The Shilo (above), Ozlo (below) and Pintail (bottom) are built with the company's SR-91 lenses, which include a polarizing film that helps eliminate distortions.
The lenses also include an anti-scratch hard coating. A 2006 study by the University of Utah found that more than half of the 52 club pros tested had eye disease from ultraviolet radiation.
Eye protection from the sun should be as important as skin care for golfers. Kaenon's glasses (starting at $209) are worn by the PGA Tour's Kevin Stadler, Pat Perez, Carl Pettersson and Brian Gay and the LPGA Tour's Belen Mozo and Sophie Gustafson. For more information: kaenon.com.
Bolle is a French company that opened for business in 1888 and added sunglasses to its line of products in 1956, but is a relative newcomer to golf-specific eyewear.
Its new Photo V3 Golf lenses marks the second generation of golf-specific sunglasses. The difference between it and the first generation is that the tint of the lenses was engineered specifically for golf and "really highlights the greens very well," company spokesman Jim Katz said, enhancing a golfer's abilitiy to see subtle their subtle contours.
Moreover the photochromic properties allow the lenses to change with the light, from bright to shady areas, to maximize visibility in any light condition.
The nine golf models range in price from $99.99 to $149.99. The Bounty Photo V3 shown above is priced at $139.99.
West Coast Trends is better known for its Club Glove line of travel bags, but it also has a line of sunglasses called Scheyden Precision Eyewear that was developed by company founder and avid pilot Jeff Herold in response to his dissatisfaction with available eyewear for pilots.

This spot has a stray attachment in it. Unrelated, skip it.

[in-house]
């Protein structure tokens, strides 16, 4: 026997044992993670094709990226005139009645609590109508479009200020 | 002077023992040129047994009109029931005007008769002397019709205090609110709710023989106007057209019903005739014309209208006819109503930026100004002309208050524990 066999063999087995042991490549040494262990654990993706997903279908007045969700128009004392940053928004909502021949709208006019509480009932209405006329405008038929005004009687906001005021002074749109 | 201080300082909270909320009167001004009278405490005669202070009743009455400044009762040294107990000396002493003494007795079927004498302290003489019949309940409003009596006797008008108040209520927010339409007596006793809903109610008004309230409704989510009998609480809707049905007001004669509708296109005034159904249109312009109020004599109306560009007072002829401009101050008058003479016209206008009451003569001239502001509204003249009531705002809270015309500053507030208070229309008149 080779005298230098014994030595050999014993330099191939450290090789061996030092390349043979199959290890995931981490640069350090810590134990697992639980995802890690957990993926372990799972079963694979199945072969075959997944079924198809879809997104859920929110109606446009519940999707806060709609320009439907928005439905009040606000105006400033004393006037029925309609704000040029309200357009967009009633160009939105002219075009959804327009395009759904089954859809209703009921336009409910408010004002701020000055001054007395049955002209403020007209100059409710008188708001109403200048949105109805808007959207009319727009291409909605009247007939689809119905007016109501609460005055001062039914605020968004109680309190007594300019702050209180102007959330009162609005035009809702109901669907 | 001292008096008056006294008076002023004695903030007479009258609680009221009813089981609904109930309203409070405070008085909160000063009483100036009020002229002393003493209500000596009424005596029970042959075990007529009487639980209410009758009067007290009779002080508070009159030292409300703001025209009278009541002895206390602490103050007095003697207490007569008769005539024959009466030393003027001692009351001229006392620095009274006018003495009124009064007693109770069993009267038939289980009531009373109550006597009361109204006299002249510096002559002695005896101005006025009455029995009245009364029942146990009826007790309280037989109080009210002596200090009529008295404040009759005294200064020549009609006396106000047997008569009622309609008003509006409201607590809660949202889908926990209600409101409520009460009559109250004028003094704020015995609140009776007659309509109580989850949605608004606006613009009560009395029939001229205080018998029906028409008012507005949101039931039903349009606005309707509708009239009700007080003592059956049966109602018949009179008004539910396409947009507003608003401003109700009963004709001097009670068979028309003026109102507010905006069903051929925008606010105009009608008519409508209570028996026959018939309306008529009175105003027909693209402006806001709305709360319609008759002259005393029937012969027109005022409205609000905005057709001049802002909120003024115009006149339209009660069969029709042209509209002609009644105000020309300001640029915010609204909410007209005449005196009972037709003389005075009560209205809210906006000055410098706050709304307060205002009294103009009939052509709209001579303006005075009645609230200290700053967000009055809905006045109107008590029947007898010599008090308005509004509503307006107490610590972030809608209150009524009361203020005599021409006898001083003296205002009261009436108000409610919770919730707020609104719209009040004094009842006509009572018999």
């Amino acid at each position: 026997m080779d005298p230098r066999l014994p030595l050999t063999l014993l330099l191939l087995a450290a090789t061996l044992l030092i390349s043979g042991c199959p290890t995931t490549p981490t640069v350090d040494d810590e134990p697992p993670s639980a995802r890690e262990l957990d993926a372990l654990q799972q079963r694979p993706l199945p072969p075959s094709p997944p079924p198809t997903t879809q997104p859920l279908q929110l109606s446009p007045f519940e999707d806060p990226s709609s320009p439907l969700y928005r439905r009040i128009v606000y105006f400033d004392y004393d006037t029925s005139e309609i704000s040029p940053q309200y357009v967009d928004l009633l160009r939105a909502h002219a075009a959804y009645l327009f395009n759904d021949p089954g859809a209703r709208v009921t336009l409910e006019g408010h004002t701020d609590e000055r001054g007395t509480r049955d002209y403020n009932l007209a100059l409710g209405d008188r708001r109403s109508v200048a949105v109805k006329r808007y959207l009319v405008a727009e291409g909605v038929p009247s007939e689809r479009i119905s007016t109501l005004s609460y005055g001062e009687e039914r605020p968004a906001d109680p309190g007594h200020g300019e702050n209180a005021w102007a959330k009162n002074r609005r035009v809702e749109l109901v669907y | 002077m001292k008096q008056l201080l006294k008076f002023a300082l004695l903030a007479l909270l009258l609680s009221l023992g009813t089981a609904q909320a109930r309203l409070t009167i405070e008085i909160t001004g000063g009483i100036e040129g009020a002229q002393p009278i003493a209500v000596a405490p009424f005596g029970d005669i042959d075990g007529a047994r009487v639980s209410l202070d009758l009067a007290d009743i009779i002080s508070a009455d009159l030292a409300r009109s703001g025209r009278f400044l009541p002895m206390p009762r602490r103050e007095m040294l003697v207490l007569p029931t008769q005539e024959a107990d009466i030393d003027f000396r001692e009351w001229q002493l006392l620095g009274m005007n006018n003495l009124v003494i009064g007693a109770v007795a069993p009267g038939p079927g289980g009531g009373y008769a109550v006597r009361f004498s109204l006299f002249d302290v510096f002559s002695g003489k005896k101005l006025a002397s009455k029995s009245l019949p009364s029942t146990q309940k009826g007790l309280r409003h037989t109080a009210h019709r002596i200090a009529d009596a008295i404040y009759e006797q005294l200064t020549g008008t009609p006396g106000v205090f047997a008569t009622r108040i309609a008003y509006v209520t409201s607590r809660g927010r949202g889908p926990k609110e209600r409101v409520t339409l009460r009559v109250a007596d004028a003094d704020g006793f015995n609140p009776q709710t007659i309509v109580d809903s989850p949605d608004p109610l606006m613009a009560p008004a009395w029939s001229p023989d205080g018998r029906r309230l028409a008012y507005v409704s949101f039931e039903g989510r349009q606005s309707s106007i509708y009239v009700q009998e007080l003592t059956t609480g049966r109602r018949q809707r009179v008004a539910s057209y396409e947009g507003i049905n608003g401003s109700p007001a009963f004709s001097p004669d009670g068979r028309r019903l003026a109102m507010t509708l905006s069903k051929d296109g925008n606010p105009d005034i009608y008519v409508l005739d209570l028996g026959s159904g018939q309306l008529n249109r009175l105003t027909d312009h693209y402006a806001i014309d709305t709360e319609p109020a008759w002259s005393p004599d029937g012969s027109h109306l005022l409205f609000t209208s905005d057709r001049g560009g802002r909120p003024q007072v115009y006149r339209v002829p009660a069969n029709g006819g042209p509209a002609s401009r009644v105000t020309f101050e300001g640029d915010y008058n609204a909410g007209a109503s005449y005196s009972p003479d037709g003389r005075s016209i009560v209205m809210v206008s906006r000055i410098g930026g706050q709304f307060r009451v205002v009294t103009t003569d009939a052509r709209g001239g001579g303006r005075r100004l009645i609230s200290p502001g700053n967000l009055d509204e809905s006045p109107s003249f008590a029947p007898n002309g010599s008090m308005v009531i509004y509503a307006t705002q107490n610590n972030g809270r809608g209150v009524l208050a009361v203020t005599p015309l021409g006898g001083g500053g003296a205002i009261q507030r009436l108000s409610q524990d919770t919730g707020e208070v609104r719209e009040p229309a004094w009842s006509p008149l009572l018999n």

Scheyden, named after Herold's son Scheyden, has morphed into a company that produces quality eyewear for golfers and other sportsmen, as well as pilots, the latter including the Air Force Thunderbirds. The company is introducing two new models, the Albatross and the Mustang (shown above), at the PGA Merchandise Show in Orlando in two weeks. They will have a suggested retail price of $309 to $349.
"It's obvious to anyone that vision is an itegral part of the game," Herold said in a news release. "By using the world's best materials, we've been able to create absolutely gorgeous glasses that reduce glare and allow golfers to see the thing they need to see to be better players."
The eyewear was designed by Herold and eyewear industry veteran Patrick Hussey. The technology includes "layers of magnesium hexaflouride, which diffuses ambient light and protects pupils from harsh reflections," the company said. The glasses also use a hydrophopic coating on the lenses to repel water or perspiration.
-- John Strege